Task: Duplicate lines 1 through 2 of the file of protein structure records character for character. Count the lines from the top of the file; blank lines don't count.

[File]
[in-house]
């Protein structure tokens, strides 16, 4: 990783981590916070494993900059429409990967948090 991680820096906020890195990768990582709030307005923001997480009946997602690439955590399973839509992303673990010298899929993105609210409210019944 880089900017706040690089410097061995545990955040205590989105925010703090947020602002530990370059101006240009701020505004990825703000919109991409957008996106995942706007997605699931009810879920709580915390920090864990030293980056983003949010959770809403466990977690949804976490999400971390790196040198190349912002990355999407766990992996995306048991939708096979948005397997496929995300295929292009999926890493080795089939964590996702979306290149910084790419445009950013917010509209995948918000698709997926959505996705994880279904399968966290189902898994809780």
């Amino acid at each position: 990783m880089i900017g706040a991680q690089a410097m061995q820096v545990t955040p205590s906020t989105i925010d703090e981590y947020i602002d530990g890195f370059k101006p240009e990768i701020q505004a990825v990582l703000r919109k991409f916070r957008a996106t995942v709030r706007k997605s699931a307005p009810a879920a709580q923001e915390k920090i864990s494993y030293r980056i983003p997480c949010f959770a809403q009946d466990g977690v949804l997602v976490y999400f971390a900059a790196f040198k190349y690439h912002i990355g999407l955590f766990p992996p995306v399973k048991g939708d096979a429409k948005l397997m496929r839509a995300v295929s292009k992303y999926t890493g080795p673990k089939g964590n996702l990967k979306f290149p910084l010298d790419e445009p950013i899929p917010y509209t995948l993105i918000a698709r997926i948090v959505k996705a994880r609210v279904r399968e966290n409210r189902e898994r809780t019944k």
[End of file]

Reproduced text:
[in-house]
């Protein structure tokens, strides 16, 4: 990783981590916070494993900059429409990967948090 991680820096906020890195990768990582709030307005923001997480009946997602690439955590399973839509992303673990010298899929993105609210409210019944 880089900017706040690089410097061995545990955040205590989105925010703090947020602002530990370059101006240009701020505004990825703000919109991409957008996106995942706007997605699931009810879920709580915390920090864990030293980056983003949010959770809403466990977690949804976490999400971390790196040198190349912002990355999407766990992996995306048991939708096979948005397997496929995300295929292009999926890493080795089939964590996702979306290149910084790419445009950013917010509209995948918000698709997926959505996705994880279904399968966290189902898994809780």